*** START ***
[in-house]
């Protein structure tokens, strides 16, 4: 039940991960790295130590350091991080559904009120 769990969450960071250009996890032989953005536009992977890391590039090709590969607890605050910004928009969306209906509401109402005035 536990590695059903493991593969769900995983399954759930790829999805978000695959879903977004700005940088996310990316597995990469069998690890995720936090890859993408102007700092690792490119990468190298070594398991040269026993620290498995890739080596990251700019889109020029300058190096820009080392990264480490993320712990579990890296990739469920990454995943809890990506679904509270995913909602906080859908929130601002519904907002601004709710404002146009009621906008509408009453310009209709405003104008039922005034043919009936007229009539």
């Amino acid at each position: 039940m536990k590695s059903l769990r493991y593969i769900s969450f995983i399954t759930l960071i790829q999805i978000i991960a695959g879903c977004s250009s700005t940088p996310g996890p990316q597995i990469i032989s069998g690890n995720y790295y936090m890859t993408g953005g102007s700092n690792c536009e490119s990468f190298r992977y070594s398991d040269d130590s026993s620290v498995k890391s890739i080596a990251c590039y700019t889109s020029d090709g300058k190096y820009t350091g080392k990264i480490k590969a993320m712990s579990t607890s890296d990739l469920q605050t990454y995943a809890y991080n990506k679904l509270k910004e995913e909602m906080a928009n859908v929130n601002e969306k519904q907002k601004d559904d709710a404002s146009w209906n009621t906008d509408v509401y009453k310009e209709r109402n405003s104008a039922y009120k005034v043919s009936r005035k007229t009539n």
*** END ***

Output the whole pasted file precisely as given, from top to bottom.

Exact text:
[in-house]
């Protein structure tokens, strides 16, 4: 039940991960790295130590350091991080559904009120 769990969450960071250009996890032989953005536009992977890391590039090709590969607890605050910004928009969306209906509401109402005035 536990590695059903493991593969769900995983399954759930790829999805978000695959879903977004700005940088996310990316597995990469069998690890995720936090890859993408102007700092690792490119990468190298070594398991040269026993620290498995890739080596990251700019889109020029300058190096820009080392990264480490993320712990579990890296990739469920990454995943809890990506679904509270995913909602906080859908929130601002519904907002601004709710404002146009009621906008509408009453310009209709405003104008039922005034043919009936007229009539």
């Amino acid at each position: 039940m536990k590695s059903l769990r493991y593969i769900s969450f995983i399954t759930l960071i790829q999805i978000i991960a695959g879903c977004s250009s700005t940088p996310g996890p990316q597995i990469i032989s069998g690890n995720y790295y936090m890859t993408g953005g102007s700092n690792c536009e490119s990468f190298r992977y070594s398991d040269d130590s026993s620290v498995k890391s890739i080596a990251c590039y700019t889109s020029d090709g300058k190096y820009t350091g080392k990264i480490k590969a993320m712990s579990t607890s890296d990739l469920q605050t990454y995943a809890y991080n990506k679904l509270k910004e995913e909602m906080a928009n859908v929130n601002e969306k519904q907002k601004d559904d709710a404002s146009w209906n009621t906008d509408v509401y009453k310009e209709r109402n405003s104008a039922y009120k005034v043919s009936r005035k007229t009539n």